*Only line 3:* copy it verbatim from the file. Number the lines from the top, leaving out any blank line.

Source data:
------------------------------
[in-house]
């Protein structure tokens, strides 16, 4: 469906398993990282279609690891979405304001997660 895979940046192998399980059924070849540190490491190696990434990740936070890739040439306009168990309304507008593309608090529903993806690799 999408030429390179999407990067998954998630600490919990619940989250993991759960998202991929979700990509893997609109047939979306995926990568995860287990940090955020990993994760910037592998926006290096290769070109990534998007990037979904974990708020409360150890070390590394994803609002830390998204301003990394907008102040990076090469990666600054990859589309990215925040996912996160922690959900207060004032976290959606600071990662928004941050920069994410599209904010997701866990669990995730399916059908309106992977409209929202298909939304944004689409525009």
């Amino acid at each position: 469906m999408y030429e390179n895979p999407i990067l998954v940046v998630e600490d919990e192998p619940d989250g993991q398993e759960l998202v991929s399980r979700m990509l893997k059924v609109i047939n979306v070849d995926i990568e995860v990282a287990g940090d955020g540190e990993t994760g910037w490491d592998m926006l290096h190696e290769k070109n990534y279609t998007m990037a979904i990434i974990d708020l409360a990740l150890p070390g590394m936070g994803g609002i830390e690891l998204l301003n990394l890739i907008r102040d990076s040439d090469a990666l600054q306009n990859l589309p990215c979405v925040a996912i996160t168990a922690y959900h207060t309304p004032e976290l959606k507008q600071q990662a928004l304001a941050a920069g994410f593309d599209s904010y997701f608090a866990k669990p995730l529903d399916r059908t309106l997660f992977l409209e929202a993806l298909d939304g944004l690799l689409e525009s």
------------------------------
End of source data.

């Amino acid at each position: 469906m999408y030429e390179n895979p999407i990067l998954v940046v998630e600490d919990e192998p619940d989250g993991q398993e759960l998202v991929s399980r979700m990509l893997k059924v609109i047939n979306v070849d995926i990568e995860v990282a287990g940090d955020g540190e990993t994760g910037w490491d592998m926006l290096h190696e290769k070109n990534y279609t998007m990037a979904i990434i974990d708020l409360a990740l150890p070390g590394m936070g994803g609002i830390e690891l998204l301003n990394l890739i907008r102040d990076s040439d090469a990666l600054q306009n990859l589309p990215c979405v925040a996912i996160t168990a922690y959900h207060t309304p004032e976290l959606k507008q600071q990662a928004l304001a941050a920069g994410f593309d599209s904010y997701f608090a866990k669990p995730l529903d399916r059908t309106l997660f992977l409209e929202a993806l298909d939304g944004l690799l689409e525009s």